Bush, Hollywood Undead, and Puddle of Mudd (2011)

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94.1 The Zone’s Bonzai 2011 went off without a hitch on Sunday at the Monroe County Fairgrounds, as seven bands converged on Henrietta, NY to give music lovers an all-day serving of rock in the sun.  I’m often skeptical of a promoter’s ability to orchestrate an outdoor festival with the fluidity necessary to avoid a riot, but the people behind this event kept things running like a well-oiled music machine and deserve kudos for their efforts.

I arrived on the scene just after 3:00 p.m. to hear Kansas City’s Puddle of Mudd dive into their aggressive brand of Nirvana-inspired post-grunge and, having just seen them on Friday night in Lockport, I have to say that they gave it their all once again.  Wes Scantlin led the crowd through engaging sing-a-longs of rock radio staples such as “Control,” “Drift and Die,” “Famous” and “Blurry,” but what grabbed my attention were the various covers they’ve added to the repertoire.

Their takes on the Rolling Stones’ “Gimme Shelter” and Neil Young’s “Old Man” came off rather well given the fact that the band looked exhausted from the heat, so I was entertained from beginning to end.  The audience loved them and the band clearly loves the rush of performing before an adoring crowd.

Next up was rap-rock outfit Hollywood Undead, who marked their third consecutive year on the bill by serving up a sweaty set of tunes that sounded like a hybrid of Linkin Park and Slipknot with a touch of Screamo.  I wasn’t too familiar with the band prior to the show, but their energy is infectious and they had the crowd in the palm of their hand from the onset.  For further evidence of how popular the band is, I’d say that at least one-third of the crowd following the band’s final song, so obviously those people were cynical about whether or not Bush’s comeback would be a success.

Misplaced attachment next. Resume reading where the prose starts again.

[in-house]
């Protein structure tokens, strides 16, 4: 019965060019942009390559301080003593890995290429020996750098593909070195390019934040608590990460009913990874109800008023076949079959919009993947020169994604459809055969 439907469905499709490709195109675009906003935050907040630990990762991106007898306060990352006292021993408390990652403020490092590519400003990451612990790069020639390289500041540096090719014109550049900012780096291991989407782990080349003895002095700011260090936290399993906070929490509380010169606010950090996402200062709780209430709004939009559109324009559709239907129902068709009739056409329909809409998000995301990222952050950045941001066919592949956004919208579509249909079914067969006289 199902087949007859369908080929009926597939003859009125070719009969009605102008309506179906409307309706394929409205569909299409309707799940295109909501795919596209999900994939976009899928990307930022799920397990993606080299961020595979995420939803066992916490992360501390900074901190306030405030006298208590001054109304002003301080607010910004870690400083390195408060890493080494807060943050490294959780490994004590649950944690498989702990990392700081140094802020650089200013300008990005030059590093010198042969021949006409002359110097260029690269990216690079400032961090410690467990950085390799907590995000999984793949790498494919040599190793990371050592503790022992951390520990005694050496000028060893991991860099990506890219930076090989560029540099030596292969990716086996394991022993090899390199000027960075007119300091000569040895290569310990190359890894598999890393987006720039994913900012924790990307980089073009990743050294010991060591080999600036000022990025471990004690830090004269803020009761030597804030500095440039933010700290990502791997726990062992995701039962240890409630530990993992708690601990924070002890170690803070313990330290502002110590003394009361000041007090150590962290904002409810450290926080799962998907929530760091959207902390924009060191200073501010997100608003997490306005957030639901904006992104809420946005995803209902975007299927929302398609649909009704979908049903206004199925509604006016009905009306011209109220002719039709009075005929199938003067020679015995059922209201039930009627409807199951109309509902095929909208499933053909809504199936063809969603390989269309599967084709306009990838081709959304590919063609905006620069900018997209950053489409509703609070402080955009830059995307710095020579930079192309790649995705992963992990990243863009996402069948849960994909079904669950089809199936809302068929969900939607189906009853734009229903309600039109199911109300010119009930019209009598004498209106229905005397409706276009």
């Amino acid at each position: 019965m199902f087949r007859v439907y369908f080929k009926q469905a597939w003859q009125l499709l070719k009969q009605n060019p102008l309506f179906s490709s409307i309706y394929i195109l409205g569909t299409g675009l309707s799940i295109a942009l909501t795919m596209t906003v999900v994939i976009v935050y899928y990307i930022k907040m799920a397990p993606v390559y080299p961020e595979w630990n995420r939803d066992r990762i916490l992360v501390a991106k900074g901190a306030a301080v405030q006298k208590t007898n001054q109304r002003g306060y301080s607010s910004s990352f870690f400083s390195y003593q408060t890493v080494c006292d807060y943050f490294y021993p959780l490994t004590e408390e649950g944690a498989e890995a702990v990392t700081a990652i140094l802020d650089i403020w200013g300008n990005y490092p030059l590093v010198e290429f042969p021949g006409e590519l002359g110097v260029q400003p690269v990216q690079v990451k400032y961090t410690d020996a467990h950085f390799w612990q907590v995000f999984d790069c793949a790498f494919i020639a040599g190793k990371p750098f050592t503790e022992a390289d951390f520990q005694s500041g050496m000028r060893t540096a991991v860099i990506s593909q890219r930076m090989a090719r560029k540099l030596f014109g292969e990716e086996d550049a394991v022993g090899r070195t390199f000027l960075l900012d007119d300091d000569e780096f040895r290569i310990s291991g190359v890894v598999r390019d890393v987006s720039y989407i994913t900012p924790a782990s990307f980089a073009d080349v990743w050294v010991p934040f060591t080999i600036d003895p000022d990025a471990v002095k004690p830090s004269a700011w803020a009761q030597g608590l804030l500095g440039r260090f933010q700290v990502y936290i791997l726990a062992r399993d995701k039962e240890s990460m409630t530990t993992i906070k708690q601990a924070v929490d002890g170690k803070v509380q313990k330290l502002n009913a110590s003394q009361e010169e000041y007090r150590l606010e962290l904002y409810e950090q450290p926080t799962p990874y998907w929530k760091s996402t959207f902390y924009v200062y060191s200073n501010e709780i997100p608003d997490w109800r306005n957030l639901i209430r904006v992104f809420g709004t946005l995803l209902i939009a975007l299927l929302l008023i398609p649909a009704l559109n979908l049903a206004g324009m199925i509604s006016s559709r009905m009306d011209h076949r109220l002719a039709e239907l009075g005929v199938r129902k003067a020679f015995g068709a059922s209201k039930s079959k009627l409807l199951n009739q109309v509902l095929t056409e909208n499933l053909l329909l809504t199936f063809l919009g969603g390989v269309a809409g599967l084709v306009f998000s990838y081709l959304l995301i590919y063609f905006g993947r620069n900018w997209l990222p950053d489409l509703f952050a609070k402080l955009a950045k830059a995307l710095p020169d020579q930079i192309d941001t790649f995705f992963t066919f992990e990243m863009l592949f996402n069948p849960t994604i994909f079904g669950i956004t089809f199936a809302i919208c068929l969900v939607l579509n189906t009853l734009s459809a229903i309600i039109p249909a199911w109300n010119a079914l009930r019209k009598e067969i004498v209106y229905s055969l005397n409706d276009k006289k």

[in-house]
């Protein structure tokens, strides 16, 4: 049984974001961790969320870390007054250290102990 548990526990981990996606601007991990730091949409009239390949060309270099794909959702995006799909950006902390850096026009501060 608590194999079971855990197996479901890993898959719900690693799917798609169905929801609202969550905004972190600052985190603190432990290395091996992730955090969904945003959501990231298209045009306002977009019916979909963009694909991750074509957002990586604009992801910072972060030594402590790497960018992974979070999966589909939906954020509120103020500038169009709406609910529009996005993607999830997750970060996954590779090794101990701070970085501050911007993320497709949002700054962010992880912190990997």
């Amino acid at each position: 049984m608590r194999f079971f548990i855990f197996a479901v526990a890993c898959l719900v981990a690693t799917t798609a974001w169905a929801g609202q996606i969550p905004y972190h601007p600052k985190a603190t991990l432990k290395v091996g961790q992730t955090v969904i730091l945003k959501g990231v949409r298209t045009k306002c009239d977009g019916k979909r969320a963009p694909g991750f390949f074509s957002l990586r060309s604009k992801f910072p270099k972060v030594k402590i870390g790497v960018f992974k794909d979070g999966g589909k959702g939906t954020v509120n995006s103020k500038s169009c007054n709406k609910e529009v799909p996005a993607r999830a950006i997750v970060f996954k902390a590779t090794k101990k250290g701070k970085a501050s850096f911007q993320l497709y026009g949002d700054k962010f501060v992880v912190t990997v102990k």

I’m happy to say that Bush’s headlining set was a success, and that ‘90s rock classics such as “Machinehead” and “Everything Zen” still sound as forceful as ever.  Singer/guitarist Gavin Rossdale and the rest of the guys eased back into the spotlight with the reckless rock-and-roll attitude that made them stars to begin with which, to me, was a thrill to behold.

Their set was highlighted by killer versions of “Greedy Fly,” “Swallowed” and “The Chemicals Between Us” that sounded better than when they were initially released.  Closing the set with the one-two combination of “Glycerine” and “Come Down” was perfect, because it made me feel grateful to have grown up during a decade when this type of music was still valued by the industry.  Bush’s 1994 debut “Sixteen Stone” is one of the albums that inspired me to pick up the guitar, so I’ll always have a special place for this band and couldn’t be happier to see them back in the groove.

Judging from the raucous ovation the band received at show’s end, the rest of the crowd felt the same way.

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